Caffeine Affects Teen Boys and Girls Differently
Kids appear to process caffeine -- the stimulant in coffee, energy drinks and soda -- differently after puberty. Males then experience greater heart-rate and blood-pressure changes than females, a new study published in the journal Pediatrics, suggests.
About three out of four children in the United States consume caffeine each day, according to research published earlier this year. But little is known about the safety of these increasingly popular caffeinated beverages.
The researchers found that caffeine lowered the heart rates of the kids past puberty by about 3 to 8 beats per minute. Boys were affected more than girls. Caffeine also boosted systolic blood pressure in boys past puberty to a greater extent than girls, although the effect was slight.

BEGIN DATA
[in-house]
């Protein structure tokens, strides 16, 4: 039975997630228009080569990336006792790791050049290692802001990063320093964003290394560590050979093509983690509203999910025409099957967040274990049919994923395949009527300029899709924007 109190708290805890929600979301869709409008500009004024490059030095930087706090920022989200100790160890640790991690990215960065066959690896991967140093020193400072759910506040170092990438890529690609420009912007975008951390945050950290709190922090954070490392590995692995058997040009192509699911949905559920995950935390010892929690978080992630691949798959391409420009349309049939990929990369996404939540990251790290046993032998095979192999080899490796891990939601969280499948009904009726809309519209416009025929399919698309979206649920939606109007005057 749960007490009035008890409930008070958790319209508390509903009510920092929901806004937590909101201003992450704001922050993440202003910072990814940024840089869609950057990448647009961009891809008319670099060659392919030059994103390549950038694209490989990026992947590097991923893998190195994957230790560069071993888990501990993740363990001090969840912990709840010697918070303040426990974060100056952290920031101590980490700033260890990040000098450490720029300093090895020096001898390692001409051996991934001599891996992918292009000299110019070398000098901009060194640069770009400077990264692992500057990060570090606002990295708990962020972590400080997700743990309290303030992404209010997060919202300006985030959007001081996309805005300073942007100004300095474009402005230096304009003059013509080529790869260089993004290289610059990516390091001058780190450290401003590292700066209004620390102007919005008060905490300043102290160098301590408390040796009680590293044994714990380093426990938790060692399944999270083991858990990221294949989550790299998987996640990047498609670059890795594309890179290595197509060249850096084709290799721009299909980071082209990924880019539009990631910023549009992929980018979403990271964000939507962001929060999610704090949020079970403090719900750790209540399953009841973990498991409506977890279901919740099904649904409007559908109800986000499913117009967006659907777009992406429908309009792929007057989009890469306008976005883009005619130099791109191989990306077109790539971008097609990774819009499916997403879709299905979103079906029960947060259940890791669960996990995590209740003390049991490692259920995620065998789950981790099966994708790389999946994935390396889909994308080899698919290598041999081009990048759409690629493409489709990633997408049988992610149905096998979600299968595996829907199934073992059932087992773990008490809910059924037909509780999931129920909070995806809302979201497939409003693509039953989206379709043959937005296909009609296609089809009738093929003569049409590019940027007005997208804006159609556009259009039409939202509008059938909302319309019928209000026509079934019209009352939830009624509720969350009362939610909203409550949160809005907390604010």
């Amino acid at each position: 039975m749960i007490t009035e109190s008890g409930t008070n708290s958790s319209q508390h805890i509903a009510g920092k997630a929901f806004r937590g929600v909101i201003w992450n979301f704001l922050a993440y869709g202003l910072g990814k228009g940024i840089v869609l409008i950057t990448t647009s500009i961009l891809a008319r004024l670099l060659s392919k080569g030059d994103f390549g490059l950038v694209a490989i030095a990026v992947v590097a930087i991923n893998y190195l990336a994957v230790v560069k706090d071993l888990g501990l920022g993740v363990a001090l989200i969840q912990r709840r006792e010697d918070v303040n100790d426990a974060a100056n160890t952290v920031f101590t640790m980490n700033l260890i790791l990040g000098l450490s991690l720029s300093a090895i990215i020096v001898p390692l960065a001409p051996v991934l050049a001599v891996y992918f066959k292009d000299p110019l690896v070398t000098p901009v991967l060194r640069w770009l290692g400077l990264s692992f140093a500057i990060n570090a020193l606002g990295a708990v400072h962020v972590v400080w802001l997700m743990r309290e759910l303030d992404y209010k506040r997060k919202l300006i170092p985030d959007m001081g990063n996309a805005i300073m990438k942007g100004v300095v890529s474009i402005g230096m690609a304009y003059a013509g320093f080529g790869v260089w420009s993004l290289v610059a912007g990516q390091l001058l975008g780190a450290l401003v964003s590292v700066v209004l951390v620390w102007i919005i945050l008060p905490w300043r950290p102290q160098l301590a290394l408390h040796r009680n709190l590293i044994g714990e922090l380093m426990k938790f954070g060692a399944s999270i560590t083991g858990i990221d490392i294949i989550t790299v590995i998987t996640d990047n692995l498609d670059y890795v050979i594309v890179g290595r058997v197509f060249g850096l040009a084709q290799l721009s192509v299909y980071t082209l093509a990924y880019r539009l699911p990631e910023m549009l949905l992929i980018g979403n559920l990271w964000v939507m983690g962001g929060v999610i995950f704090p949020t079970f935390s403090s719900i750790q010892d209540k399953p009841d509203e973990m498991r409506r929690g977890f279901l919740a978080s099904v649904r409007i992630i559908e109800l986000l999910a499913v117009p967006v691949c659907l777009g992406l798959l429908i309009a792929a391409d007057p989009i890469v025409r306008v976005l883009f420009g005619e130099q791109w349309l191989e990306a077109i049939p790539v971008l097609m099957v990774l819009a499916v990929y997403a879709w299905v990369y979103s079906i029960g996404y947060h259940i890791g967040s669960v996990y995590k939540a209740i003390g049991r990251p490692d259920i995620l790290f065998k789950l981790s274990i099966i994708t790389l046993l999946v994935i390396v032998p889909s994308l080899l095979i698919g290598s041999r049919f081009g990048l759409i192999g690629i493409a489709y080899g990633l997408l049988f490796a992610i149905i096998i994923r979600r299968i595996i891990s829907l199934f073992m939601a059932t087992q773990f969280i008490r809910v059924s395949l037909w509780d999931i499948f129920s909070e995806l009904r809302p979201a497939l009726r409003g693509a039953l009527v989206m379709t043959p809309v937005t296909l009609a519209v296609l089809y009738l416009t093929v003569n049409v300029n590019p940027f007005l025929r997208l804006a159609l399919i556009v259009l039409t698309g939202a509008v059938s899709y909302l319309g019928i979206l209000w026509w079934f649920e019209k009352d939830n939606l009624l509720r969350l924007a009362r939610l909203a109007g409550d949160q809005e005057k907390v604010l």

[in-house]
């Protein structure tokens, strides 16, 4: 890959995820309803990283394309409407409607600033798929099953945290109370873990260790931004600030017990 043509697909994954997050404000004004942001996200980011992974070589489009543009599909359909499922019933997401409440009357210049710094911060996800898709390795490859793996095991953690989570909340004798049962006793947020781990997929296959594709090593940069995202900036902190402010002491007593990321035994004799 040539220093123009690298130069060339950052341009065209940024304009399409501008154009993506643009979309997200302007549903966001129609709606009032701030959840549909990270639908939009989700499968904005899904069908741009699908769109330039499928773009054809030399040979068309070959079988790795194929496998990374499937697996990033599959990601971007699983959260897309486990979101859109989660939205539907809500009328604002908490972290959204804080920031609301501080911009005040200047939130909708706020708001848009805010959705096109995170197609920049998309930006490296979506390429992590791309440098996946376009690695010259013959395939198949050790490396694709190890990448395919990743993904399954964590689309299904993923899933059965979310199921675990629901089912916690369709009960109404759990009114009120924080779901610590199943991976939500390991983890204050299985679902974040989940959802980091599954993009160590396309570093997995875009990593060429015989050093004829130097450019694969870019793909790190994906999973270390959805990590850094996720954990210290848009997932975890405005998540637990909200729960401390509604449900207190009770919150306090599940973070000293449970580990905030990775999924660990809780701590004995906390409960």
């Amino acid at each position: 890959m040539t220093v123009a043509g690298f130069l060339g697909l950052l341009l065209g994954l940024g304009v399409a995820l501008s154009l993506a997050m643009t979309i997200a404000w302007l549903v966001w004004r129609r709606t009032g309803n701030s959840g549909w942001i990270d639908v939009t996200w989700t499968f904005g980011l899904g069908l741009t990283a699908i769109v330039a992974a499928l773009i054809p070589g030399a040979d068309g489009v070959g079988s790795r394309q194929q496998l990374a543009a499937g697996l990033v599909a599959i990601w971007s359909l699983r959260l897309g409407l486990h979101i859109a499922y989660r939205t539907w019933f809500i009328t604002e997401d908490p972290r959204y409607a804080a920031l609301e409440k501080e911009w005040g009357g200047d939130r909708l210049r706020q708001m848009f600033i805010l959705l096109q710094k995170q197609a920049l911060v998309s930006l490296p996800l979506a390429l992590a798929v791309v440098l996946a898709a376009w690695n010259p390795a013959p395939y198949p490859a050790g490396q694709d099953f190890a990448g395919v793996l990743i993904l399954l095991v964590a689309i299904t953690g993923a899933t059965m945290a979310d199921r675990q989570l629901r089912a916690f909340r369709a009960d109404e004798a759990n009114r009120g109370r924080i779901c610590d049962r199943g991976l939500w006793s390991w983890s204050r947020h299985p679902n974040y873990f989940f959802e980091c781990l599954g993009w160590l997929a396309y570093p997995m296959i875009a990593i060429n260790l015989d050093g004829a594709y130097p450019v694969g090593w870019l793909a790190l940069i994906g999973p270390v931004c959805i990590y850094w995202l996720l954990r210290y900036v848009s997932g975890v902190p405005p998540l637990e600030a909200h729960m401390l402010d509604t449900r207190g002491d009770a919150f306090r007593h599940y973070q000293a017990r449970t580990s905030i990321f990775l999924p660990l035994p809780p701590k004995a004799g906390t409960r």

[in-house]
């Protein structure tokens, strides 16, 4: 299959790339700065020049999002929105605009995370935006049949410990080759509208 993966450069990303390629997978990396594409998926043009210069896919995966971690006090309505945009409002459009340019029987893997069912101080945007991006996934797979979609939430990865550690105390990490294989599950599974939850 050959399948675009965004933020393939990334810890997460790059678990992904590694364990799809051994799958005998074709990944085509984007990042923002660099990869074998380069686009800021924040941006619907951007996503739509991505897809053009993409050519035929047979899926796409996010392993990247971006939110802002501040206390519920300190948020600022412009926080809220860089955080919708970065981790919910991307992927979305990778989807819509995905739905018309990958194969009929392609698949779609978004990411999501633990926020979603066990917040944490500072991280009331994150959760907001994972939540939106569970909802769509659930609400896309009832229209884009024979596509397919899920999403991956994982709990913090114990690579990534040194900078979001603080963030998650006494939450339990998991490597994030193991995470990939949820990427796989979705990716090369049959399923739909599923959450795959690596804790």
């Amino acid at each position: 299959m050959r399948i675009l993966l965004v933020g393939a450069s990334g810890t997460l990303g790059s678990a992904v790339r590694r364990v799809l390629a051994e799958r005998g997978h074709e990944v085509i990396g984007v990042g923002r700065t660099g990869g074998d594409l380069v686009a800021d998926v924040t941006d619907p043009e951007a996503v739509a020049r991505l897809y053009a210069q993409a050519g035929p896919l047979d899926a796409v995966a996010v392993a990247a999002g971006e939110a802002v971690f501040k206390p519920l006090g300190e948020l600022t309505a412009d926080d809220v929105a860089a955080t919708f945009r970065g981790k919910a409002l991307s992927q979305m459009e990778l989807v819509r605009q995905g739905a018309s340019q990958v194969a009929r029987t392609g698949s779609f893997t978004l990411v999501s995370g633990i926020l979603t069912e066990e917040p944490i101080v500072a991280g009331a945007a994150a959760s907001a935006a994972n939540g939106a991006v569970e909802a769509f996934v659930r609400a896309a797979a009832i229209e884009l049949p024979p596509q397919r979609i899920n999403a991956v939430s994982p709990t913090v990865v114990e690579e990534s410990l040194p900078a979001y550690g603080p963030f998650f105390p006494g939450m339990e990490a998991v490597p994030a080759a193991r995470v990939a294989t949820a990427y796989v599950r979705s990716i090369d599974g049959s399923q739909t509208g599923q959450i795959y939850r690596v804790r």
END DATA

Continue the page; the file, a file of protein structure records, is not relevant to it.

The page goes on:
"This suggests that boys may be more sensitive to the effects of caffeine than girls," said Jennifer Temple, an associate professor at the University at Buffalo in New York, and lead author of the study.
"Although our data do not suggest that this level of caffeine is particularly harmful, there is likely no benefit to giving kids caffeine, and the potential negative effects on sleep should be considered when deciding which beverages to give to kids," Temple said.